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It Sounds Weird

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Trekking through the woods alone and in the dark, you creep through a thick fog that fills every inch of space between the night sky and the very ground upon which you walk. Suddenly a light flashes over your head. The neon-green streak then hovers above the trees around you. Is it a spirit, or perhaps something extraterrestrial? All you know for certain is that it’s unlike anything you’ve ever seen. As you become fearful with anticipation, the light begins to take shape and emits a sound resembling somewhat of a deep cry. It’s as if the air were weeping for you, knowing you’ll never be home again.

To the average person, the sound of a theremin is synonymous with the eerie or the occult. Ever since an extraterrestrial robot stepped out of a spaceship to the amplified electric signals of metal antennae in The Day the Earth Stood Still, the sound of the theremin ingrained itself in the psyches of people living in a time when electric power was becoming widespread and a daily necessity. There was technology furor everywhere and electricity seemed to be the scientific explanation to anything seemingly magical. And so those are the sounds for which the musical instrument is famous.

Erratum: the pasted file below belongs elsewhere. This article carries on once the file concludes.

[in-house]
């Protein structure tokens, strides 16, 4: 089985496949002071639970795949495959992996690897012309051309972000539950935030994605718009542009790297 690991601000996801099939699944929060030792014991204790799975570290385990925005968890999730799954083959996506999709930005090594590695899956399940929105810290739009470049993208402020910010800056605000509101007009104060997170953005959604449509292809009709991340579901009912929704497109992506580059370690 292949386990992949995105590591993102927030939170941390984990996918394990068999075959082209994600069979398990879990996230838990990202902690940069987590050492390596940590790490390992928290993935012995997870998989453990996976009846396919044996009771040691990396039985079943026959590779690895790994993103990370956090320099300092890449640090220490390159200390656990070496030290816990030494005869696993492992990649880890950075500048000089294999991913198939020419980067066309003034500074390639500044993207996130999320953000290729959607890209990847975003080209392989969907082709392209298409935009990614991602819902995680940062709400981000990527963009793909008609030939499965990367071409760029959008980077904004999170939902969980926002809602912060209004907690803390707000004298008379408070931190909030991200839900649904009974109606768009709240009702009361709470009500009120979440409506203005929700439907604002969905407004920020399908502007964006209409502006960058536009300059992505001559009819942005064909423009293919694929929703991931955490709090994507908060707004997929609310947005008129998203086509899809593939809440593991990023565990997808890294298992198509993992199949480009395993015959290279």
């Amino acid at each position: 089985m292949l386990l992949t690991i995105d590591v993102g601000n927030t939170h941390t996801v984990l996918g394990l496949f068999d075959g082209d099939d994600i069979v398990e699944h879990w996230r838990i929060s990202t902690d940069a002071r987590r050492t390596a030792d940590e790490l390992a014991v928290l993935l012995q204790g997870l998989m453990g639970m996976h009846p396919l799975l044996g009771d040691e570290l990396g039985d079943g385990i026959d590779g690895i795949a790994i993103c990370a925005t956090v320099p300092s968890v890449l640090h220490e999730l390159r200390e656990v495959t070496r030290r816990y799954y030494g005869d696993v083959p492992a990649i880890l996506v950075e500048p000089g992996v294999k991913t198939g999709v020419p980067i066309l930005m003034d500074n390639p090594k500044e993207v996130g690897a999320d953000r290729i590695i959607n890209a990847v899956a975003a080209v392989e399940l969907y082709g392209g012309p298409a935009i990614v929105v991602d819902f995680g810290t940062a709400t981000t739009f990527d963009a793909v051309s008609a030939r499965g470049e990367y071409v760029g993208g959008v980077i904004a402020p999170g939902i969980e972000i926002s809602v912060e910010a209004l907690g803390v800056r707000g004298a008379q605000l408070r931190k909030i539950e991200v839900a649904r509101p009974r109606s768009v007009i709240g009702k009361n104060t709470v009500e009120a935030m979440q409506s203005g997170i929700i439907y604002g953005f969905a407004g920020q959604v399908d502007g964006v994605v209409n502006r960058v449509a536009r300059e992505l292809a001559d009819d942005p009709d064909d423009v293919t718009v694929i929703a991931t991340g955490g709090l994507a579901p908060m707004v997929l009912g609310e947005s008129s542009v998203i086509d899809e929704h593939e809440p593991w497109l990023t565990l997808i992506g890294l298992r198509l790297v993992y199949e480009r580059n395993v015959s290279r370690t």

But the versatile theremin has been typecast worse than Bela Lugosi. Its range and place in history goes beyond moaning ghost noises and ray guns. To find out more about the instrument of spooky sounds, Sky Blue Window spoke to Frank Felice, associate professor of composition, theory and electronic music in the School of Music at the Jordan College of Arts at Butler University. He is also a member of the Society for Electro-Acoustic Music in the United States (SEAMUS).